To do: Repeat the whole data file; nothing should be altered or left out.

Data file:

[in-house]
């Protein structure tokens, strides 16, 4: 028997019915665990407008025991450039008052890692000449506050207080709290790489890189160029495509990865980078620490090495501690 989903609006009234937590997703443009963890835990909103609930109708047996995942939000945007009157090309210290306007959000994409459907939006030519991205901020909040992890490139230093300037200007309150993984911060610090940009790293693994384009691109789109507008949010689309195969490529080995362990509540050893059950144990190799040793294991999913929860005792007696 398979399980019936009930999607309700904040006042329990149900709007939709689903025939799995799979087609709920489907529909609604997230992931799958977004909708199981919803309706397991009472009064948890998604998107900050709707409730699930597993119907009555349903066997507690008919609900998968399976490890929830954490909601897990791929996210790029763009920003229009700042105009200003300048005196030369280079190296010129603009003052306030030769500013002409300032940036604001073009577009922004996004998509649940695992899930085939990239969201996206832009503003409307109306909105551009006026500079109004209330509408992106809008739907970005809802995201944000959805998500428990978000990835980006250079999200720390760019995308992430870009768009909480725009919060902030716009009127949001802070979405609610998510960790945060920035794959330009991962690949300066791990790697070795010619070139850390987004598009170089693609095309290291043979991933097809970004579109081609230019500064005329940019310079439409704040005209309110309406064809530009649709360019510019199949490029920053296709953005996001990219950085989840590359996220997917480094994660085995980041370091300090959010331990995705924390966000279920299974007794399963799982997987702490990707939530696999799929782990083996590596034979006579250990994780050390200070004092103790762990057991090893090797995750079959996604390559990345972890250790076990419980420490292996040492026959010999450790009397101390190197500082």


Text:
[in-house]
């Protein structure tokens, strides 16, 4: 028997019915665990407008025991450039008052890692000449506050207080709290790489890189160029495509990865980078620490090495501690 989903609006009234937590997703443009963890835990909103609930109708047996995942939000945007009157090309210290306007959000994409459907939006030519991205901020909040992890490139230093300037200007309150993984911060610090940009790293693994384009691109789109507008949010689309195969490529080995362990509540050893059950144990190799040793294991999913929860005792007696 398979399980019936009930999607309700904040006042329990149900709007939709689903025939799995799979087609709920489907529909609604997230992931799958977004909708199981919803309706397991009472009064948890998604998107900050709707409730699930597993119907009555349903066997507690008919609900998968399976490890929830954490909601897990791929996210790029763009920003229009700042105009200003300048005196030369280079190296010129603009003052306030030769500013002409300032940036604001073009577009922004996004998509649940695992899930085939990239969201996206832009503003409307109306909105551009006026500079109004209330509408992106809008739907970005809802995201944000959805998500428990978000990835980006250079999200720390760019995308992430870009768009909480725009919060902030716009009127949001802070979405609610998510960790945060920035794959330009991962690949300066791990790697070795010619070139850390987004598009170089693609095309290291043979991933097809970004579109081609230019500064005329940019310079439409704040005209309110309406064809530009649709360019510019199949490029920053296709953005996001990219950085989840590359996220997917480094994660085995980041370091300090959010331990995705924390966000279920299974007794399963799982997987702490990707939530696999799929782990083996590596034979006579250990994780050390200070004092103790762990057991090893090797995750079959996604390559990345972890250790076990419980420490292996040492026959010999450790009397101390190197500082």